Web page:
Posted by: victanguera | August 17, 2011

Etymology as Insults: Writing Prompt #348


1. Conducive to or suggestive of good health and physical well-being.

2. Conducive to or promoting moral well-being.

Back when I was still married, my ex had the idea that the roots of the word wholesome gave it a completely different meaning. One not quite so wholesome. And he’d use it as an insult on people. Not a very effective insult in the end as he invariably used it correctly even though he meant the opposite. Kind of like this definition from the Urban Dictionary:


adj. antonym of sick or tite, something that is dull or a term used to describe a girl that is neither hot nor ugly.
Wow, Mrs. Buerhle’s lecture was pretty wholesome.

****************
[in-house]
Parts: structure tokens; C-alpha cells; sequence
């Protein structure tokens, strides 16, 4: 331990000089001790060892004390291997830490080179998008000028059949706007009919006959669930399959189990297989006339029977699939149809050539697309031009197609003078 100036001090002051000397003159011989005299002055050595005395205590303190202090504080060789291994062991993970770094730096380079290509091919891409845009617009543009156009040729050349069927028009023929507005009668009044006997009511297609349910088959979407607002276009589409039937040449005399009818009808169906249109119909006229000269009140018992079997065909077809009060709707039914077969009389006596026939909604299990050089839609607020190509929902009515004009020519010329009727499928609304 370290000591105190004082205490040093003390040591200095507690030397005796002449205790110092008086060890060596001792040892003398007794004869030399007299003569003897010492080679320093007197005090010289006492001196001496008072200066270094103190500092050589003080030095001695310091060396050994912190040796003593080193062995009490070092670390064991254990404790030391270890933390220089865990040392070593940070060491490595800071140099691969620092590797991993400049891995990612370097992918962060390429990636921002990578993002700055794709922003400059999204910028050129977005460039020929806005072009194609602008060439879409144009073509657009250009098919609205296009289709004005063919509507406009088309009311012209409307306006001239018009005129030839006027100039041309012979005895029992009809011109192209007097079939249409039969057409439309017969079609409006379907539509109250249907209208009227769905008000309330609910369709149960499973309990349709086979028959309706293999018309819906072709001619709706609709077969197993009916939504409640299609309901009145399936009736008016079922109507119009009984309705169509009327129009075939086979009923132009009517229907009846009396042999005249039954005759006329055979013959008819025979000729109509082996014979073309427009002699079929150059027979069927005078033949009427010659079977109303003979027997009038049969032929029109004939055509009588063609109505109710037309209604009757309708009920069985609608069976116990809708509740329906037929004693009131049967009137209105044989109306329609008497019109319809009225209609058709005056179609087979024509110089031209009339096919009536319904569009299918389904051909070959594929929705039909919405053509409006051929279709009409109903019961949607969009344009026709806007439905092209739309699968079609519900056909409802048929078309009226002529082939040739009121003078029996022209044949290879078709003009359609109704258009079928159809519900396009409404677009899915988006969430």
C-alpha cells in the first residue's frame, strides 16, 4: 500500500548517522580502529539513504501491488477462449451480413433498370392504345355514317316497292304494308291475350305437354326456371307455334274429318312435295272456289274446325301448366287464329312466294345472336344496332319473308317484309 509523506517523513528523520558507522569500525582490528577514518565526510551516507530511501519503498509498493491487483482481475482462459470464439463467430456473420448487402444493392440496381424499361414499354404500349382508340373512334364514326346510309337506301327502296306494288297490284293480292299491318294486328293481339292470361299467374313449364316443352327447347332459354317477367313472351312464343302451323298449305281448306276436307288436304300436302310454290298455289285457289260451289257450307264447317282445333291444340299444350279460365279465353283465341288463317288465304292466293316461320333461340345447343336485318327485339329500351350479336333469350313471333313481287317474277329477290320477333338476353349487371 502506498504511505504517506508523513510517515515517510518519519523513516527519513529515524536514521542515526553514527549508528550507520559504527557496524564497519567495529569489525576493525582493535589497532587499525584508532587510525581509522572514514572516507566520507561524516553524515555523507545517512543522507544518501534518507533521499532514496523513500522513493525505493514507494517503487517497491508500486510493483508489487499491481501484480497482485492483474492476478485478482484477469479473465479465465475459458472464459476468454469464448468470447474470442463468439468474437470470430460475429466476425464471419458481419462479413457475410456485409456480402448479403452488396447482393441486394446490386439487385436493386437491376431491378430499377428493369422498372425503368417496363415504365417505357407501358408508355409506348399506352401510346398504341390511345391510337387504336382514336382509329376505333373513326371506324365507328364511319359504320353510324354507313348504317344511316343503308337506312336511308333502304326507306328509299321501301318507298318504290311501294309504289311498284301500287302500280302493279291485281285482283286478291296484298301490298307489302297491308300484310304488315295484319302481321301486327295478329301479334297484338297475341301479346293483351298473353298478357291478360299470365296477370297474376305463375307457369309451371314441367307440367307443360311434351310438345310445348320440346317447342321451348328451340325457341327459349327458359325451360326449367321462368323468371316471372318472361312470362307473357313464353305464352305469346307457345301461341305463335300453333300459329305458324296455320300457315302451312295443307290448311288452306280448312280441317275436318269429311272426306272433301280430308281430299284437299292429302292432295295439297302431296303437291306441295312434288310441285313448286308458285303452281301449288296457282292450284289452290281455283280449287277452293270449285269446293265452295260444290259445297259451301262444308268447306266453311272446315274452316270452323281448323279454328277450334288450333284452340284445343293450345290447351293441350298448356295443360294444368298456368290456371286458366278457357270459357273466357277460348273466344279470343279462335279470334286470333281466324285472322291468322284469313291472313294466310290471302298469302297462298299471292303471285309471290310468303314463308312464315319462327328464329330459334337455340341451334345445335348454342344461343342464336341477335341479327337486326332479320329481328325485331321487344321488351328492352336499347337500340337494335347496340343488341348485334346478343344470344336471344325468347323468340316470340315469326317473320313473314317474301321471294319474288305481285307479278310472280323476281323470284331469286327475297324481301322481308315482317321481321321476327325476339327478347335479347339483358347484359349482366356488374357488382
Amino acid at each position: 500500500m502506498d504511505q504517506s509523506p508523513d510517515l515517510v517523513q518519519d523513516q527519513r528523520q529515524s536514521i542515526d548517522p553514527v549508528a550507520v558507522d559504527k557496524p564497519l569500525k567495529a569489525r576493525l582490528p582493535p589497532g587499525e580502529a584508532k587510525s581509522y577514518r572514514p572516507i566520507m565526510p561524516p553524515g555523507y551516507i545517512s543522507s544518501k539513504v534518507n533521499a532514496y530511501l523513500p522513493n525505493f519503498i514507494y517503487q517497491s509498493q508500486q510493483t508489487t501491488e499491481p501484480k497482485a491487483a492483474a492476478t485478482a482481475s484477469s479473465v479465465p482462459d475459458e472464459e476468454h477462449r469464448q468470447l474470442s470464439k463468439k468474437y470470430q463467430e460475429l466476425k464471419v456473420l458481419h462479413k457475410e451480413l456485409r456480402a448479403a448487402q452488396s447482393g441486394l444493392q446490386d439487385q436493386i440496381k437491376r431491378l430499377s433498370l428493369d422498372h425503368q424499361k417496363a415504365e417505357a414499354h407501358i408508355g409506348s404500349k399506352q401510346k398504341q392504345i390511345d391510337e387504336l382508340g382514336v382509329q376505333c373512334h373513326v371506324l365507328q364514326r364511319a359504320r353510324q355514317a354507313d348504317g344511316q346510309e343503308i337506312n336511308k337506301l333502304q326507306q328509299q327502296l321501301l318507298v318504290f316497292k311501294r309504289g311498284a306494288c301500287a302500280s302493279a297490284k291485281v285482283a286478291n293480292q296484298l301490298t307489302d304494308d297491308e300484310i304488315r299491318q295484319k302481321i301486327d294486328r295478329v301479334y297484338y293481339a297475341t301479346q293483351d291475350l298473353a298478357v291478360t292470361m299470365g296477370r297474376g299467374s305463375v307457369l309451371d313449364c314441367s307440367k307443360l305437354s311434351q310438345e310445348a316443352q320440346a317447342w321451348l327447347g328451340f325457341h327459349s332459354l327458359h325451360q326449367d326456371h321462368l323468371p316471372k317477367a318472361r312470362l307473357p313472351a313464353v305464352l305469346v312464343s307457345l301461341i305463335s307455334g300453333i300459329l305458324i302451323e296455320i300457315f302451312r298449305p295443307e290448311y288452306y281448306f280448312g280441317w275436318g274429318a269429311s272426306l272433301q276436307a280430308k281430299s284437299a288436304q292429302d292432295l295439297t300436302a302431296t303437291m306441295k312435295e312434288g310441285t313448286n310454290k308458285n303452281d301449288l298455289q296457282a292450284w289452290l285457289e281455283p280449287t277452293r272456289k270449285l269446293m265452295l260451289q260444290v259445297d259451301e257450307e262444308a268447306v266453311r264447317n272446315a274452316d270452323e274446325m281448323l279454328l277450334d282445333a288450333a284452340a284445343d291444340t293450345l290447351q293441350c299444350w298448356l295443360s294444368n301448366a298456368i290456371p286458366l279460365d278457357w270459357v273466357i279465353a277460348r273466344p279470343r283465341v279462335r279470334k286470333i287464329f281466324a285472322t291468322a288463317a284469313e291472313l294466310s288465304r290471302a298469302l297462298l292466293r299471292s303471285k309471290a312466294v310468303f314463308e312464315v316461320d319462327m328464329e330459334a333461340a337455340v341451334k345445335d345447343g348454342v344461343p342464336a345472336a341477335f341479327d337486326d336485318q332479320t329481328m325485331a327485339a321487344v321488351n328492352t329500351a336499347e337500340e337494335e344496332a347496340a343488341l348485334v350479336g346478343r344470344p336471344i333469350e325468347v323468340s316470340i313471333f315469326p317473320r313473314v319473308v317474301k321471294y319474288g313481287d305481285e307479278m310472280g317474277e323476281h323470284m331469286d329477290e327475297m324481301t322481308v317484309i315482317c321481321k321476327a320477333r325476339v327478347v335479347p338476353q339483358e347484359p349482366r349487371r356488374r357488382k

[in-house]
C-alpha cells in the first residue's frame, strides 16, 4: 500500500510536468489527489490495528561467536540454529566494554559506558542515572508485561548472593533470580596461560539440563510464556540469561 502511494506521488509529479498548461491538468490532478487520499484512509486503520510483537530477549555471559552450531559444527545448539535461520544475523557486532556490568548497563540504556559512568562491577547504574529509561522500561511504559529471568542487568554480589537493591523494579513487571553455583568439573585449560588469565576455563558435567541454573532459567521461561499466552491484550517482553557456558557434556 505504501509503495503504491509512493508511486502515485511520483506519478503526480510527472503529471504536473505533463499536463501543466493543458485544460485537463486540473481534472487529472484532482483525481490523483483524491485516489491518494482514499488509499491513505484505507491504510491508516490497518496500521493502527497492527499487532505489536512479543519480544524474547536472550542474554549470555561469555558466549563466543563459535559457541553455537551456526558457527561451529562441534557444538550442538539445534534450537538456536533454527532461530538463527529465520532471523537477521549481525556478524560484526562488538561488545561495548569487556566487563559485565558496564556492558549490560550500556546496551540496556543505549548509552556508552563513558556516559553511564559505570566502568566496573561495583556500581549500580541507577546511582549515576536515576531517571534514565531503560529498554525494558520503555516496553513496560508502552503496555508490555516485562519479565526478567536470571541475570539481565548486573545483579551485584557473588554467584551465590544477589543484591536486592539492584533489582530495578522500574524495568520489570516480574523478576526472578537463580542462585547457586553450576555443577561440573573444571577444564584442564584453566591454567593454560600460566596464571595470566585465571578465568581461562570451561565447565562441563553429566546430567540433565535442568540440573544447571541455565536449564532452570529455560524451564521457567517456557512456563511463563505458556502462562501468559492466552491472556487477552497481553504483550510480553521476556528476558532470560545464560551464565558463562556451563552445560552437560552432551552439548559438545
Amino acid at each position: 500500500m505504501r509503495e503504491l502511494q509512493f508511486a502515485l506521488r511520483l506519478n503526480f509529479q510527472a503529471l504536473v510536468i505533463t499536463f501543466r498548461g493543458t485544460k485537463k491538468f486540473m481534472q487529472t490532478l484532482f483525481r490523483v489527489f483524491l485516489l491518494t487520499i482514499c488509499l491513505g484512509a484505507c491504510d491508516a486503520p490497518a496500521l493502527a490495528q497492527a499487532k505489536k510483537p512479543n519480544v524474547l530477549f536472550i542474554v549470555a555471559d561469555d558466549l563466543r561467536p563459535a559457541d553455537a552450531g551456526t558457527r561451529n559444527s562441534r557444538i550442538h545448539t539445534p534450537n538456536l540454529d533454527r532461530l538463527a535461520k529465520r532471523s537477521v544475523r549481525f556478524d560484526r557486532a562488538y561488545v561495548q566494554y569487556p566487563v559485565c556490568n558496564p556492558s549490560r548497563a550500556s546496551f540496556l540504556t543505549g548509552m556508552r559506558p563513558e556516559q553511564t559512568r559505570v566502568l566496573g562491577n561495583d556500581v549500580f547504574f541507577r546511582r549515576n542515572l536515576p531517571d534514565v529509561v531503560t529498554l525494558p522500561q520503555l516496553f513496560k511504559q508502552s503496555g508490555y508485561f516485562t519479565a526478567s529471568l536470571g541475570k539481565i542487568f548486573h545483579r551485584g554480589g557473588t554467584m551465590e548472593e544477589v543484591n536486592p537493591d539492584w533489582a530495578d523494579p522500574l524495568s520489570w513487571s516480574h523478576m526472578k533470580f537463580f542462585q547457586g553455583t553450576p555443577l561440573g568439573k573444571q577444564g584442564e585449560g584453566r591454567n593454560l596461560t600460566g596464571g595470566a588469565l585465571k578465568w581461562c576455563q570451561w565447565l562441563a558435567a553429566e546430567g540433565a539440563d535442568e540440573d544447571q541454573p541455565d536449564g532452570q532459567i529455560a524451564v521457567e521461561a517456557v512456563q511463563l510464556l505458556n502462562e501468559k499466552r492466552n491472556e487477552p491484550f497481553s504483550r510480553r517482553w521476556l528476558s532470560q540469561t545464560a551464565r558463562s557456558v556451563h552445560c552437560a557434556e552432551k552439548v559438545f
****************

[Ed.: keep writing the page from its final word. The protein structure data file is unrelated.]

Your new girlfriend is pretty wholesome.

The weird thing is he did this long before Urban Dictionary even existed.
So for today’s prompt, think of a word one of your characters (it doesn’t have to be the main character or even a protagonist) uses as an insult. Do they use the word correctly? Is their insult based on the deeper etymology of the word that the average person wouldn’t know? What kind of reaction do they receive when using this insult? I’d love to see the insultee pull out the etymology of the word and discourse about the meaning of the word. Could give good comic relief in a tense scene.

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